managers can benefit from both internal and external advice, by Julian Aviss
Senior managers and high-fliers often want specific help on certain issues.
Rather than opening themselves up in front of a group of peers, many find it
safer to talk these issues through with a coach whom they respect and trust.
Often the coach is either an internal HR practitioner or an external
specialist. But there is no reason why senior managers cannot have both.
The escalating interest in executive coaching provides a real opportunity
for HR practitioners to extend their sphere of influence. Those in HR are
already well placed to provide an internal coaching role, offering senior
managers a different perspective, challenging them and encouraging them to
confront the performance issues they need to address.
Such a relationship can be informal. It does not necessarily need a specific
"contract" covering issues such as where to meet, how often, for how
long or prior agreement on the specific focus and goals of each session.
Senior managers generally want more than an internal sounding board who is a
"good egg" and can empathise. They want someone credible, with
experience and an understanding of the business who can give praise and
positive feedback and also add value.
If you are a trusted, respected individual who can listen and steer people’s
thoughts about their own performance, you can enhance your internal profile by
fostering these ad hoc relationships. However, if the person being coached is
to benefit, you must realise your own limitations.
Roffey Park is publishing a management discussion paper this week which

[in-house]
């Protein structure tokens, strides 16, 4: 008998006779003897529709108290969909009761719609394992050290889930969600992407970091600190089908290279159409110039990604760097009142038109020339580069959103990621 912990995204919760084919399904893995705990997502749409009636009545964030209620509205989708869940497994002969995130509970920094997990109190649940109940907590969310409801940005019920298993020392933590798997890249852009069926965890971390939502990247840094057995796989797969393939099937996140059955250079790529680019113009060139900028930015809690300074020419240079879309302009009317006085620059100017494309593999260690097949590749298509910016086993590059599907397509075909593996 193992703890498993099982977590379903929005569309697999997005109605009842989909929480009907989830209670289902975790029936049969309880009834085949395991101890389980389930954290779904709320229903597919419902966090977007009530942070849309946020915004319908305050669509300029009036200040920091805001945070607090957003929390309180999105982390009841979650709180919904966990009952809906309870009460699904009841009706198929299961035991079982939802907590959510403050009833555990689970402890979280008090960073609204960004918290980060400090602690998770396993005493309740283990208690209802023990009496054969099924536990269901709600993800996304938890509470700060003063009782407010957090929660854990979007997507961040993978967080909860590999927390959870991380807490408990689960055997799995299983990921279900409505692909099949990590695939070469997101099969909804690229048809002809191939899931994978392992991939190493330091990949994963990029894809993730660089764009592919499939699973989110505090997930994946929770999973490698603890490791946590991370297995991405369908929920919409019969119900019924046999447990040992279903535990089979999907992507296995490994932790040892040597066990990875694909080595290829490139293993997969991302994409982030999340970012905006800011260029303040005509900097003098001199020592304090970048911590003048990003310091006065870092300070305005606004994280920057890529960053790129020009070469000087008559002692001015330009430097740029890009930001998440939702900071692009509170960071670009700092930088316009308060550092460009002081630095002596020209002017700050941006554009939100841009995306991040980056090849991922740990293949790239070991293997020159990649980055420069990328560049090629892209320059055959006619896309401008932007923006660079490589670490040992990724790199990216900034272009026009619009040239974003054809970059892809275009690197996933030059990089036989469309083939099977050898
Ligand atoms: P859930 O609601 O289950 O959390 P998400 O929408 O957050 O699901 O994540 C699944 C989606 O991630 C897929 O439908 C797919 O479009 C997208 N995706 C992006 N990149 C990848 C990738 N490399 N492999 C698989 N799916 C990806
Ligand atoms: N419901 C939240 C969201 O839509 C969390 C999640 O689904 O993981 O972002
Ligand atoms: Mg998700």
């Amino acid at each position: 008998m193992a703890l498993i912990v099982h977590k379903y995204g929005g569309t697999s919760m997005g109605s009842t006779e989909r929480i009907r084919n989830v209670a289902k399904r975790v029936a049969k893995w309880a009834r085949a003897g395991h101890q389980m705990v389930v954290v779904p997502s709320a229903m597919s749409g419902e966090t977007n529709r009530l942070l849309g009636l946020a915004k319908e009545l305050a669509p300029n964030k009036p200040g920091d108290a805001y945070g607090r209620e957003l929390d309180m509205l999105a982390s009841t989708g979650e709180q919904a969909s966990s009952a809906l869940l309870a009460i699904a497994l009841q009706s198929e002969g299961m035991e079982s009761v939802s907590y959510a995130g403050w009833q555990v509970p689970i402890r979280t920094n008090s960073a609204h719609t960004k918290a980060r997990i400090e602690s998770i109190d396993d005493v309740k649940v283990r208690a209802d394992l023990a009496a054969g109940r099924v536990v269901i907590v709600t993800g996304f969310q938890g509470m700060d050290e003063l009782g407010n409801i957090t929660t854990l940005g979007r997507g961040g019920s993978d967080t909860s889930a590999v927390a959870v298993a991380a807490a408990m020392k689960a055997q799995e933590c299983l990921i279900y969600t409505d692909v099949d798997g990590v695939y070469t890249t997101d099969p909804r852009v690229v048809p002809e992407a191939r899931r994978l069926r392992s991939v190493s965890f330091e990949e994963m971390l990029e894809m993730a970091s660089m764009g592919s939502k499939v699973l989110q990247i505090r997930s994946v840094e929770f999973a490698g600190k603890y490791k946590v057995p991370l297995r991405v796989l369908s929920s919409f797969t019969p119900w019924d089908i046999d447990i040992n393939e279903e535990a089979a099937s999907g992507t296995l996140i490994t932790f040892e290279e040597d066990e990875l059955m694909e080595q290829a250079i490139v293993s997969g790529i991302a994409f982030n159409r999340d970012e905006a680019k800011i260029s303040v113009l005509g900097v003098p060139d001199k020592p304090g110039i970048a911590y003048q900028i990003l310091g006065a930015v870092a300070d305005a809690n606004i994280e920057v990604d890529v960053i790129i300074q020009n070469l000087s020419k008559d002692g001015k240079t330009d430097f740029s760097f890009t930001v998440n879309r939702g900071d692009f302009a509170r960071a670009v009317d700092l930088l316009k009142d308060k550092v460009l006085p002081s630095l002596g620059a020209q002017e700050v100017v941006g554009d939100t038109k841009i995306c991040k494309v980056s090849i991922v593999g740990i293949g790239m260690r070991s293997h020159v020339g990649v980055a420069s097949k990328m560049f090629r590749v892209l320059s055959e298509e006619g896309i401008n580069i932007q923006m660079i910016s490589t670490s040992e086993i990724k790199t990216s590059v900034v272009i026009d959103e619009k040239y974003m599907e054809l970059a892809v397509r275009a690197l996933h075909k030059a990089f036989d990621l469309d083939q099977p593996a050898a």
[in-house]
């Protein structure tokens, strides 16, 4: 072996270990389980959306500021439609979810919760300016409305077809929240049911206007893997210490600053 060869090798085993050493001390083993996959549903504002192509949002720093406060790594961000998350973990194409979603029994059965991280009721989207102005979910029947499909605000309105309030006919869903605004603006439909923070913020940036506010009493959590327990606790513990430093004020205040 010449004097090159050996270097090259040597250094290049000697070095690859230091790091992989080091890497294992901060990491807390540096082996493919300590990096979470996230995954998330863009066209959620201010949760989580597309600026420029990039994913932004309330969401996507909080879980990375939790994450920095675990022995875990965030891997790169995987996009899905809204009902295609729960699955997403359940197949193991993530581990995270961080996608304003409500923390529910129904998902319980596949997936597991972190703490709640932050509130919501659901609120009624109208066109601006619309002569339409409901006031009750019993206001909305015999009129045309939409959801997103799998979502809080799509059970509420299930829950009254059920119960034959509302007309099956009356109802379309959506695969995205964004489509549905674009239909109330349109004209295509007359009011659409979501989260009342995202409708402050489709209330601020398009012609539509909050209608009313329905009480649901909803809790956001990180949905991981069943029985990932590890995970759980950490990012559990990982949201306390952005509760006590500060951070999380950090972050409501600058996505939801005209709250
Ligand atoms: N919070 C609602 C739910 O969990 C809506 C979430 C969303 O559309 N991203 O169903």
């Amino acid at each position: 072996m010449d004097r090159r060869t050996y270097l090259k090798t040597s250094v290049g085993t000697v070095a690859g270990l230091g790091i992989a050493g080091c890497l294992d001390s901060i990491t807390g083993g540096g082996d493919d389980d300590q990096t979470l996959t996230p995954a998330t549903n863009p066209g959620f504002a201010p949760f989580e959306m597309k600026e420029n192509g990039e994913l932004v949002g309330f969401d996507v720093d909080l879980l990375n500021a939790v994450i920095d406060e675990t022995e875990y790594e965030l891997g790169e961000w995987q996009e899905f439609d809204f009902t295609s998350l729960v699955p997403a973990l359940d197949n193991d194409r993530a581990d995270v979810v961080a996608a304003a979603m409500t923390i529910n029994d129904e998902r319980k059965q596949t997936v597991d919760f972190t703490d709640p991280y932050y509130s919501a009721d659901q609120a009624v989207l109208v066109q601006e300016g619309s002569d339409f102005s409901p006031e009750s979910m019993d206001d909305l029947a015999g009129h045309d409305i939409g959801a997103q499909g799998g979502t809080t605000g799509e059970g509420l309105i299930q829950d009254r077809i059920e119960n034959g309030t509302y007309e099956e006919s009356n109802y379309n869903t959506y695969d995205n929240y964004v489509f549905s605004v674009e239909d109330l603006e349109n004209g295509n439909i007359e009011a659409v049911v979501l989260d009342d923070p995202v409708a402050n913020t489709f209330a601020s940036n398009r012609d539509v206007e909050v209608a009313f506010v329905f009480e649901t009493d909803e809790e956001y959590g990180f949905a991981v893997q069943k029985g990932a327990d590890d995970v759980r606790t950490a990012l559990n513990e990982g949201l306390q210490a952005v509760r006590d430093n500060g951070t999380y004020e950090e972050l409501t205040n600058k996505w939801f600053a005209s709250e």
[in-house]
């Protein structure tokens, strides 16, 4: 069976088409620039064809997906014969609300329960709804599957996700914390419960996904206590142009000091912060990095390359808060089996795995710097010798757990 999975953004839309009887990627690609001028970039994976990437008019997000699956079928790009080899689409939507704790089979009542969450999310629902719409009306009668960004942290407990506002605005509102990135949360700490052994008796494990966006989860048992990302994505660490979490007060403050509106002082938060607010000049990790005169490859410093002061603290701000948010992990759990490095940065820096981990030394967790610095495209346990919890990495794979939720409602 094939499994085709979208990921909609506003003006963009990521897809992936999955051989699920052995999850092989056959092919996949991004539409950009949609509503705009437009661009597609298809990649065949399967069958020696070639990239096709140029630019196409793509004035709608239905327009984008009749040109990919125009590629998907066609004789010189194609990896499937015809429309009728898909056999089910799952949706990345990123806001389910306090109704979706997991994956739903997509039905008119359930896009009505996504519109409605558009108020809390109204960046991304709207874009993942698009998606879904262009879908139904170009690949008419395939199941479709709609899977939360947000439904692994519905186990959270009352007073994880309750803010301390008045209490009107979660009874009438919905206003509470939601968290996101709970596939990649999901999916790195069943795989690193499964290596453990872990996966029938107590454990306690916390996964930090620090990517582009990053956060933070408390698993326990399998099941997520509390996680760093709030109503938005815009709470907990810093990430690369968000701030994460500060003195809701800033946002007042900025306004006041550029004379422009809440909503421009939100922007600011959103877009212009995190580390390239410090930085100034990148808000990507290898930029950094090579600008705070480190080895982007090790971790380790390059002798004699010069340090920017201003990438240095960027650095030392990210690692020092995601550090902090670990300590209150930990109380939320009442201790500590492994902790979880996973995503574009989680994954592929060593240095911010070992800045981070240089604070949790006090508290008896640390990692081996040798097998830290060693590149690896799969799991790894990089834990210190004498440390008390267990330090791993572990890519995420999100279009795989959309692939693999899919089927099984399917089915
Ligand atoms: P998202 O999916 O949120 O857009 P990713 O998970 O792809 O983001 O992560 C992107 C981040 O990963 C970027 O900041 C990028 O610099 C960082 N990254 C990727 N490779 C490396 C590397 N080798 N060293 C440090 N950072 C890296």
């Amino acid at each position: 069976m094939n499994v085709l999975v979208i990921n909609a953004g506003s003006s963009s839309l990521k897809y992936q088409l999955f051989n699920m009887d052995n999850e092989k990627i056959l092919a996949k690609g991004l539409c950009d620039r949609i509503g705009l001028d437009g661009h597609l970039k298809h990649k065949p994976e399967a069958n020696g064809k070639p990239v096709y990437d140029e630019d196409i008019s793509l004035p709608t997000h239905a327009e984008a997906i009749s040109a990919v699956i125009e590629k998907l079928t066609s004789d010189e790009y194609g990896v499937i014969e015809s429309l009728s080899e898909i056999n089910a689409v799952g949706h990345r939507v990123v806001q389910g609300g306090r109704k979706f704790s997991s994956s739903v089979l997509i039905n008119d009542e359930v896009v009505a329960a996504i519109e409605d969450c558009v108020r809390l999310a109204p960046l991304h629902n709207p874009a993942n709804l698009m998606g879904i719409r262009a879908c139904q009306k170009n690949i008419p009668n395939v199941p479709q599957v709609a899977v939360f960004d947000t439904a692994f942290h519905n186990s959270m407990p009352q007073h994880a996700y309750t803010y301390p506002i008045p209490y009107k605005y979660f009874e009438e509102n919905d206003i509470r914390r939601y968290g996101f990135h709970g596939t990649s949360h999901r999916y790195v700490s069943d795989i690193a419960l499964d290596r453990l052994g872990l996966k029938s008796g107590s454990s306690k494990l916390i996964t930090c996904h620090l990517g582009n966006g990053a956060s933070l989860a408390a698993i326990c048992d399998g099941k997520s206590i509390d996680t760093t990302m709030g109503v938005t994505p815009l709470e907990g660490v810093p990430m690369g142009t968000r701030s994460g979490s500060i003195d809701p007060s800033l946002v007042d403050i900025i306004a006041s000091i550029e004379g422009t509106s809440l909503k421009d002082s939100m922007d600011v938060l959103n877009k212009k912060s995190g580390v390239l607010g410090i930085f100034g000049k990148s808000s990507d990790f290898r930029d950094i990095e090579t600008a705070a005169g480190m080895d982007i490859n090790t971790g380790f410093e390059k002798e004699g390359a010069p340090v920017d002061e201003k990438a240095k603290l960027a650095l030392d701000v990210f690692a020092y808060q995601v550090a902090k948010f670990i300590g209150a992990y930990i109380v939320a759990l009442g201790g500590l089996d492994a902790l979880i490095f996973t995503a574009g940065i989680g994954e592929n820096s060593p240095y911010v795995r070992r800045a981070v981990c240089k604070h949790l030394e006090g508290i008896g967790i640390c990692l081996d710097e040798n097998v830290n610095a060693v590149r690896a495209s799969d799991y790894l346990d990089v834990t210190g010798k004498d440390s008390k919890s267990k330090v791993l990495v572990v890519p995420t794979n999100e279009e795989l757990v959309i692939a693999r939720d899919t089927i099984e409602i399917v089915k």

identifies the key aspects of corporate coaching and describes the process as a
controversial meld of consultancy and psychotherapy.
Certainly, coaching crosses the boundaries between counselling and
mentoring. It is important to know which role an HR professional is providing.
For example, if personal issues are being introduced, there is a real danger
that you may – if you are not a trained counsellor – enter territories beyond
It takes a high level of self-awareness to recognise that your manager may
benefit from an external perspective. It takes an even greater amount of
self-confidence to advise the person being coached that someone else may be
better suited to helping them with these issues.
Such honesty may come as a relief. If it involves a senior person who needs
to come to terms with issues relating to their own behaviour, self-confidence
or self-esteem – or improve their management of personal relation- ships at
work – they may prefer to talk to someone who is perceived as more impartial.
By recommending that the high-flier also gains an external perspective, you
are not severing your relationship. It is possible to create a coaching
triumvirate, working in partnership with an external coach to provide a
cost-effective and timely solution to the coachee’s needs.
HR practitioners must overcome any insecurities when working in conjunction
with an external specialist. The internal and external coaches must trust each
other and ensure they are working to the same agenda.
The external coach needs to be clear about what development interventions
are available internally. He or she may also need a knowledge of the internal
relationships to know which issues would be better addressed by the internal
As with any coaching relationship, the coaches must aim for the employee to
become independent, so the issues of dependency and closure must be clarified
at the outset.
With the right blend of individuals and firmly established boundaries, a
triumvirate app-roach to executive coaching can be a most effective way to help
senior managers further improve their performance at work.
Julian Aviss is director of in-company development and consultancy
services at Roffey Park. What Makes Coaching A Success? will be published by
Roffey Park today (30 May), tel: 01293 851644